Telus’ executive vice-president of technology defends the company’s partnership with Huawei by explaining that it’s hard to not work with companies that have business in China.
Eros Spadotto said during a talk at the Canadian Telecom Summit on June 5th that “The value chain is not only manufacturing any longer. It’s from front to back, from R&D all the way to manufacturing. It’s a globally integrated world.”
“For me, the question is not ‘China, yes or no?’ The question is ‘How?’” he asked.
The Globe and Mail reported that Spadotto indicated Huawei’s rivals all assemble their products in China and also conduct research there.
Huawei’s competitors include Finland’s Nokia and Sweden’s Ericsson.
It’s important to note is that Telus uses 100 percent of Huawei’s equipment in its network infrastructure that is not its core, or where the most sensitive information resides.
A senior executive told MobileSyrup that Huawei’s equipment is also not interoperable, meaning another company’s equipment won’t work Huawei’s.
Telus says Huawei makes equipment that is catered to its network so that it can provide quality services and high network speeds to its customers.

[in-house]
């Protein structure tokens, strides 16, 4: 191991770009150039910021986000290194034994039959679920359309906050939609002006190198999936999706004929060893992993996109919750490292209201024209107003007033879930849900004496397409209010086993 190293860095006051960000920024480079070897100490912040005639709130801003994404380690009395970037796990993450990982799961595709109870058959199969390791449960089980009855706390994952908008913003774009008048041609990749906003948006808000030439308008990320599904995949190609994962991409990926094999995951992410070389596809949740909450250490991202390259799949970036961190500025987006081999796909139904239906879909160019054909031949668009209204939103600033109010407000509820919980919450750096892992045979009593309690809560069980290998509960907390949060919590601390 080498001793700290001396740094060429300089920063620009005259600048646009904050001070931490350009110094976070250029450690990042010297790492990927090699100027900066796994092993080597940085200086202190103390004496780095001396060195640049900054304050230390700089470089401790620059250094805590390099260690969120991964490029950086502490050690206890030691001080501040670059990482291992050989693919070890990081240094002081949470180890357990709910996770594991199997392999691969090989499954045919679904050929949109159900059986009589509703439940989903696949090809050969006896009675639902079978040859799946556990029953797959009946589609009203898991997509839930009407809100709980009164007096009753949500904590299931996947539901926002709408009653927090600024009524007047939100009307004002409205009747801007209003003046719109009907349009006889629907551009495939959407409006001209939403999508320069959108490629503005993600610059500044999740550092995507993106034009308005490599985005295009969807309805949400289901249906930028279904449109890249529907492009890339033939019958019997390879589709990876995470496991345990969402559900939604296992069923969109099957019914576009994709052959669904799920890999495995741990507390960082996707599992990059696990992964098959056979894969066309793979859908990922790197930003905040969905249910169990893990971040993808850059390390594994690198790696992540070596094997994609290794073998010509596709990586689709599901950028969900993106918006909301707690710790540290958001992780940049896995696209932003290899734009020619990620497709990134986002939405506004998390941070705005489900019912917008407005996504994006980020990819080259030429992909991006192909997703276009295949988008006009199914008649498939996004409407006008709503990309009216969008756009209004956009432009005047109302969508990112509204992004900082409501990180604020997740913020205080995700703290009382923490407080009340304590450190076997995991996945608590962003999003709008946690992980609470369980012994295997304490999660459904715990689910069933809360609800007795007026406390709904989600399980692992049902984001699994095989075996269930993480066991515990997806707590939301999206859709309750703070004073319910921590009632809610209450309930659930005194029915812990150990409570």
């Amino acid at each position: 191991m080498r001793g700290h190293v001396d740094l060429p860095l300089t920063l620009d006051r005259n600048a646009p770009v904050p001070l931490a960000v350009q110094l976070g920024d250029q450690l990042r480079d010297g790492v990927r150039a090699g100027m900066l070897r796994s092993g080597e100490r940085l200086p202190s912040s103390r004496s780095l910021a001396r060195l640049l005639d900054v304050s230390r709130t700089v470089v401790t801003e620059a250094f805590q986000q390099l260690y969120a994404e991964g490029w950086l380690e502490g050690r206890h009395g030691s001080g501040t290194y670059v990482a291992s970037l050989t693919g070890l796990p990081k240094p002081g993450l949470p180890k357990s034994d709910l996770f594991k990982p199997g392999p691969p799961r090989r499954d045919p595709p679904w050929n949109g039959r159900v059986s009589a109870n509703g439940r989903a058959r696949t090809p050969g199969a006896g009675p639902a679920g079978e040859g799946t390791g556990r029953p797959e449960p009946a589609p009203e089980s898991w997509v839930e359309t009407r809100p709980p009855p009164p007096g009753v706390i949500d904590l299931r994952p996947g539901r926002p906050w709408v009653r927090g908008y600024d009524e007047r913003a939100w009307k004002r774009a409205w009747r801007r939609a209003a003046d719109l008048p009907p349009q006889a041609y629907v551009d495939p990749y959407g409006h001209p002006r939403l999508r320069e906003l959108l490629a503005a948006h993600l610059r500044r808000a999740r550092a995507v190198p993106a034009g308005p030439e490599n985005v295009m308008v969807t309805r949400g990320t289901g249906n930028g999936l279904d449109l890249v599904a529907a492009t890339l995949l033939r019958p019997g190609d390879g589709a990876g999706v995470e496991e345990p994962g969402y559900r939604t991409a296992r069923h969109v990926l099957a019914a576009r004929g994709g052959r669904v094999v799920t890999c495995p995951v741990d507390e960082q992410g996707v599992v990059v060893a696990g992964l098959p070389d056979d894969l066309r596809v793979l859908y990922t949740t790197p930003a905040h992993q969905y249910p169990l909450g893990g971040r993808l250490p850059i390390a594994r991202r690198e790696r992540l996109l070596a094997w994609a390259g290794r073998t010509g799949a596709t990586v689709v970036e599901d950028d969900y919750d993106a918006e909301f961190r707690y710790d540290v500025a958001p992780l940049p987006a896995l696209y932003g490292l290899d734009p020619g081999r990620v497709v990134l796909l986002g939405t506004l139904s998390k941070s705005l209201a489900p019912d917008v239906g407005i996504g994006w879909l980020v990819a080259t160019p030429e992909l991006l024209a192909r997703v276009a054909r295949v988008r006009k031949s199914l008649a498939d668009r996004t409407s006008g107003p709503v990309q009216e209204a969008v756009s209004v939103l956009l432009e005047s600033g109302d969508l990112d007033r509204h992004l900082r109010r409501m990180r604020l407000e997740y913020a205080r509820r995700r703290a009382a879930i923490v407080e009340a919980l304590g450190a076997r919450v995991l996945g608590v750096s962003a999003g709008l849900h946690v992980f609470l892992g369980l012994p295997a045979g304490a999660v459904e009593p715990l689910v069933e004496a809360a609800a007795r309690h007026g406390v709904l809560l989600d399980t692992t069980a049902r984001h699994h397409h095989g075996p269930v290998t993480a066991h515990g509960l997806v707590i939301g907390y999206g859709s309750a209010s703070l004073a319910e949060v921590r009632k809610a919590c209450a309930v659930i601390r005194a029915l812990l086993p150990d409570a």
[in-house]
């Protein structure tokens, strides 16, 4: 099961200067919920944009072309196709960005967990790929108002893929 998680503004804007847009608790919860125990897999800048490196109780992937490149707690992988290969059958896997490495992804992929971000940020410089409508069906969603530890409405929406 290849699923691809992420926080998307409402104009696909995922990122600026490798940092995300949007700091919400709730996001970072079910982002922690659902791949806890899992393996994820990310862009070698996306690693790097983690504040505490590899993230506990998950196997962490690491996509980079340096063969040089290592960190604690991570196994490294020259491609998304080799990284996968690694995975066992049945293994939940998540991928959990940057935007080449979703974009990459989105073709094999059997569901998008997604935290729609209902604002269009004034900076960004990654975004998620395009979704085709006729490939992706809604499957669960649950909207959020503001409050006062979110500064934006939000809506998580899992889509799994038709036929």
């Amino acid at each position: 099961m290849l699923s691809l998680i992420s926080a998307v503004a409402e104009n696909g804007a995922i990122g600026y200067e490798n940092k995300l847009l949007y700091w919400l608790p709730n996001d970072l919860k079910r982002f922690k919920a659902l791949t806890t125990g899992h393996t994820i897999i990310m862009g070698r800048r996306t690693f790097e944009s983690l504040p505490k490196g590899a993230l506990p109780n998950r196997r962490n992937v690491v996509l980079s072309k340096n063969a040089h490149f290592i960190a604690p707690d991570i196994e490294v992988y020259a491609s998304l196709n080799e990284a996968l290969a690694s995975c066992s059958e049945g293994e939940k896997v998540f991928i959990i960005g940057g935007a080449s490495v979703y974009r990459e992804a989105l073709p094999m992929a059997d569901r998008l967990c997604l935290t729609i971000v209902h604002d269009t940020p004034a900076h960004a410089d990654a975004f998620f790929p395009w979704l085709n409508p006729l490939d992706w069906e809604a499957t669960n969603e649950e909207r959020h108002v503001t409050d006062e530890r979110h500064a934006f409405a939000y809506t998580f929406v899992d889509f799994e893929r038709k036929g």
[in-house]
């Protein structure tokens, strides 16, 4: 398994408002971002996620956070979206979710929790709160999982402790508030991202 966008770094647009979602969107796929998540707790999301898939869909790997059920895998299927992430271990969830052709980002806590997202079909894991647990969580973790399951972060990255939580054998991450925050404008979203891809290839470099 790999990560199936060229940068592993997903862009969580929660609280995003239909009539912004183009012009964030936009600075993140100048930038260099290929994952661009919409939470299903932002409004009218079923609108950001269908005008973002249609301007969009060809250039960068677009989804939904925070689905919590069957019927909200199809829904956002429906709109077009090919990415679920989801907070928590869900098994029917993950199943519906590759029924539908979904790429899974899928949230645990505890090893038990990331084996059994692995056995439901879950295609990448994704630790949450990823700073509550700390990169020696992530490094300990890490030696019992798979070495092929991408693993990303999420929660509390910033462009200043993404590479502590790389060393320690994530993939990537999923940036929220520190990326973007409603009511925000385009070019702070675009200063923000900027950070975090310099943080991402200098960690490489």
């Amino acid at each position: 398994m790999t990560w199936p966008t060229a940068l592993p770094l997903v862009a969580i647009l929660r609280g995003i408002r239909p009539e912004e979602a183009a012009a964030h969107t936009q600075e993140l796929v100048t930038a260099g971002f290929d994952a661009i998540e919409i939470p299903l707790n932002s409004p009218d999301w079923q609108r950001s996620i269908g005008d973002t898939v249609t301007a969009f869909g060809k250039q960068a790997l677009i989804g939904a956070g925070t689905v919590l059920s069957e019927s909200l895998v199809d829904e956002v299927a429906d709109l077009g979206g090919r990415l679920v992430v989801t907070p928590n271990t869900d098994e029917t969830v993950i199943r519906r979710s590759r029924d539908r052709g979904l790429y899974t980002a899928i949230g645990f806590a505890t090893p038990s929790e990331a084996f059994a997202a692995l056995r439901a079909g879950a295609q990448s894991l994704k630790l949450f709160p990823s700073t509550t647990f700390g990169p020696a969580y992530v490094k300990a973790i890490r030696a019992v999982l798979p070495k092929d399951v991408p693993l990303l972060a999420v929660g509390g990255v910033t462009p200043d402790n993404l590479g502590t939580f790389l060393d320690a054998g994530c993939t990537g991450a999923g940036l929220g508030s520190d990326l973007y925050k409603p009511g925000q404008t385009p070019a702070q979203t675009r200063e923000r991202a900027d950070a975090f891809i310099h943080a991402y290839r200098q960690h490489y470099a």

The company has been very clear that banning Huawei from Canada’s 5G networks could have a “material, non-recurring, incremental increase” in the cost of deploying 5G and could “potentially” affect the timing of the deployment.
Canada is still studying 5G and has not come out with a decision on Huawei yet.
The U.S. has accused the company of being a national security threat by using backdoors to spy on citizens. In May, it banned the company from doing any business in the U.S.
It’s global CFO, Meng Wanzhou, will learn more of her extradition on June 6th at a court in British Columbia. She was arrested in December in Vancouver. The U.S. has charged her, Huawei and its subsidiary 13 counts of bank and wire fraud. Huawei denies all allegations, which still have to be proven in court.
At the telecom conference, Huawei Canada’s chief security officer Olivera Zateezalo said the company works closely with the government and that the carriers have control of all the technology.
“We give them to carriers and the carriers have the keys to their network. So, nobody from China or nobody even from Huawei Canada can do anything or touch or see the data, only the carriers,” she said.
Source: The Globe and Mail